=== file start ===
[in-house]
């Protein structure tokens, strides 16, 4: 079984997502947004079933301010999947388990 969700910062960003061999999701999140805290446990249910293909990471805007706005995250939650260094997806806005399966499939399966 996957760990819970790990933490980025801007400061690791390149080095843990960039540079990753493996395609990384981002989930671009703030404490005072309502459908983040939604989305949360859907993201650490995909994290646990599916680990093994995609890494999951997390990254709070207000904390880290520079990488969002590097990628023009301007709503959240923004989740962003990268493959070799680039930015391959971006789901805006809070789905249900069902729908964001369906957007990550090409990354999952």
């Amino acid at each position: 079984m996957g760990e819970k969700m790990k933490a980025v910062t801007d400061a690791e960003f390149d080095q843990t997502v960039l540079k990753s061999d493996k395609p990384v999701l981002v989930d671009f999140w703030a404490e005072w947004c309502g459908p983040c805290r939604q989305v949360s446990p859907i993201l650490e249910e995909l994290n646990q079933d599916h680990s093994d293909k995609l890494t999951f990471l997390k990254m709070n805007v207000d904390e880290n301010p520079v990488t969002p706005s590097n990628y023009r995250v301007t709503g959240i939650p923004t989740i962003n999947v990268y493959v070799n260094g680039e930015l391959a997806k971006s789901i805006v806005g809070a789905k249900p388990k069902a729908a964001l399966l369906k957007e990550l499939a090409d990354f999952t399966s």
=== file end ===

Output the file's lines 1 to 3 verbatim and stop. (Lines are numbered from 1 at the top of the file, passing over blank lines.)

[in-house]
């Protein structure tokens, strides 16, 4: 079984997502947004079933301010999947388990 969700910062960003061999999701999140805290446990249910293909990471805007706005995250939650260094997806806005399966499939399966 996957760990819970790990933490980025801007400061690791390149080095843990960039540079990753493996395609990384981002989930671009703030404490005072309502459908983040939604989305949360859907993201650490995909994290646990599916680990093994995609890494999951997390990254709070207000904390880290520079990488969002590097990628023009301007709503959240923004989740962003990268493959070799680039930015391959971006789901805006809070789905249900069902729908964001369906957007990550090409990354999952």
């Amino acid at each position: 079984m996957g760990e819970k969700m790990k933490a980025v910062t801007d400061a690791e960003f390149d080095q843990t997502v960039l540079k990753s061999d493996k395609p990384v999701l981002v989930d671009f999140w703030a404490e005072w947004c309502g459908p983040c805290r939604q989305v949360s446990p859907i993201l650490e249910e995909l994290n646990q079933d599916h680990s093994d293909k995609l890494t999951f990471l997390k990254m709070n805007v207000d904390e880290n301010p520079v990488t969002p706005s590097n990628y023009r995250v301007t709503g959240i939650p923004t989740i962003n999947v990268y493959v070799n260094g680039e930015l391959a997806k971006s789901i805006v806005g809070a789905k249900p388990k069902a729908a964001l399966l369906k957007e990550l499939a090409d990354f999952t399966s």